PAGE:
Tue, 29 November 2022

Newsletter sign-up

Subscribe now
The House Live All
Why public health policy needs to refocus Partner content
Health
Health
Building the Workforce of Tomorrow: Why Investing in Green Jobs and Skills is Critical for the UK Partner content
By WSP
Environment
Strengthening the UK Life Sciences Environment Partner content
By MSD
Health
Press releases
By LV=

Nurses Announce Strike Days, Backbenchers Rebel Over Energy Policy, Apology For MP Christmas Party Guidelines

Nurses Announce Strike Days, Backbenchers Rebel Over Energy Policy, Apology For MP Christmas Party Guidelines

The Royal College of Nursing announced strikes on 15 and 20 December (Alamy)

5 min read

Nurses in England, Wales and Northern Ireland have announced that they will strike for two days before Christmas, the latest profession to commit to industrial action over the winter. 

The Royal College of Nursing announced strikes on 15 and 20 December as they disagree with the government over their pay deal. 

The strikes will last from 8am to 8pm on those days, and under trade union rules the RCN have to make sure that live preserving care is provided. 

RCN general secretary Pat Cullen said: "Ministers have chosen strike action.

"Nursing staff have had enough of being taken for granted, enough of low pay and unsafe staffing levels, enough of not being able to give our patients the care they deserve."

Health Secretary Steve Barclay tweeted this morning that his “door remains open to the RCN if they want to discuss ways we can improve nurses’ working lives.” 

Nursing vacancies hit a record 47,000 in England between April and June, a rise of a fifth on the year before, adding further pressure to an already struggling National Health Service.

The RCN says 25,000 nursing staff in the UK left the Nursing and Midwifery Council register in the last year.

Former prime ministers join energy rebellion

wind farm
The Levelling Up and Regeneration Bill that is trying to end the ban on new onshore wind farms (Alamy) 

Former Prime Ministers Boris Johnson and Liz Truss have joined a backbench rebellion over a wind energy policy. 

As first reported by the Times, Truss and Johnson have signed an amendment to the Levelling Up and Regeneration Bill that is trying to end the ban on new onshore wind farms. 

The amendment has been tabled by Simon Clarke, who served as Levelling Up Secretary during Truss’ time in Number 10 this autumn.

IPSA apologises over MP Christmas party guidance

The chief executive of the independent body that oversees MPs' pay and expenses has apologised after it was suggested that MPs could pay for office Christmas parties with public money.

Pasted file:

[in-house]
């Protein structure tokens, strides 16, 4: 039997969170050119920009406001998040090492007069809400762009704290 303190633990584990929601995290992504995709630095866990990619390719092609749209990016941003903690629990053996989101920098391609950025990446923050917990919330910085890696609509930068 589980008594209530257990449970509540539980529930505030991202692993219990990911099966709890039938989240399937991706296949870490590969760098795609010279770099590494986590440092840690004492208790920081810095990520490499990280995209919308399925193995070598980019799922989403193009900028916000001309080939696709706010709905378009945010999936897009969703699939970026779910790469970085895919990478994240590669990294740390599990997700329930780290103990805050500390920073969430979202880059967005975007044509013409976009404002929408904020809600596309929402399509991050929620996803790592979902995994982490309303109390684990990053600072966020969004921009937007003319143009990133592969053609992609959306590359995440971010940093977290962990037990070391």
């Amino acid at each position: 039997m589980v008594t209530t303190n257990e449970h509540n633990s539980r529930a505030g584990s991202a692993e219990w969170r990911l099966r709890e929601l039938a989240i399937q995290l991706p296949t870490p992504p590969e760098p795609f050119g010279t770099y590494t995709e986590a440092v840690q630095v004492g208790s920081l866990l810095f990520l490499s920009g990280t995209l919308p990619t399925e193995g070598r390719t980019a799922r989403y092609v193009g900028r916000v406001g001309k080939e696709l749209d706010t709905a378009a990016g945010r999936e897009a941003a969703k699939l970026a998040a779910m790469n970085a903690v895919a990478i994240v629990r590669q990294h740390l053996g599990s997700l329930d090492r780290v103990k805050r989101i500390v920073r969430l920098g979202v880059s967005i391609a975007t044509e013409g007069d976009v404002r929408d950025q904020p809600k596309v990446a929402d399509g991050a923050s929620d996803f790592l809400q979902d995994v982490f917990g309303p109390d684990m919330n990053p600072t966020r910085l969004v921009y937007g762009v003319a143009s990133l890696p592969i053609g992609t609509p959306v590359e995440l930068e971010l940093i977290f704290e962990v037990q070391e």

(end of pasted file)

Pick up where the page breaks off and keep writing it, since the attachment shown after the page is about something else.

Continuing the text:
The Independent Parliamentary Standards Authority (IPSA) had been criticised by MPs after it issued guidance that said they could claim “food and refreshments” and “decorations” for a festive gathering. Alcohol could not be claimed, the guidance said. 

Labour MP Jess Phillips tweeted on November 22 that the guidance was “irresponsible”. 

“No one asked for this, no one I know will use it,” she said. 

“The guidance wasn’t made by MPs and yet we will be pilloried for it.” 

In a statement posted yesterday, Ian Todd, the chief executive of IPSA said: “We are an independent body and we make our own decisions but occasionally, like everyone, we make mistakes. I would like to apologise to those MPs and their staff who have had to deal with phone calls, emails, and in some cases abuse as a result of our guidance. 

“They did not write the guidance or influence its contents.”

Government to crack down on student visas

International students may be barred from coming to the UK unless they win a place at a top-ranking university. 

After new ONS figures showed that net migration hit a record 504,000 in the year to June, international students are "expected to be the main targets" of government efforts to reduce immigration

The "student visa crackdown" is set to spark a major row among members of the Cabinet, according to the i.

international students
Downing Street's plans could include restricting admissions to top universities (Alamy)

The paper says the Treasury is concerned the plans could harm the economy, and officials in the Foreign Office and the Department for Education are also concerned about the plans. 

However, Home Secretary Suella Braverman is "determined to act" to bring migration down.

Downing Street's plans could include putting up barriers for international students' relatives coming to the UK and restricting admissions to top universities.

Braverman has previously complained about foreign students "bringing in family members who can piggyback onto their student visa" and "propping up, frankly, substandard courses in inadequate institutions".

In response to Thursday's ONS figures, the home secretary said: "We have welcomed hundreds of thousands of people to Britain this year following the devastating war in Ukraine, the evacuation from Afghanistan and the despicable crack down on democratic rights in Hong Kong.

"Therefore, it is understandable that we have seen a record number of people coming to our country thanks to the generosity of the British people.

"But the public rightly expect us to control our borders and we remain committed to reducing migration over time in line with our manifesto commitment."

PoliticsHome Newsletters

PoliticsHome provides the most comprehensive coverage of UK politics anywhere on the web, offering high quality original reporting and analysis: Subscribe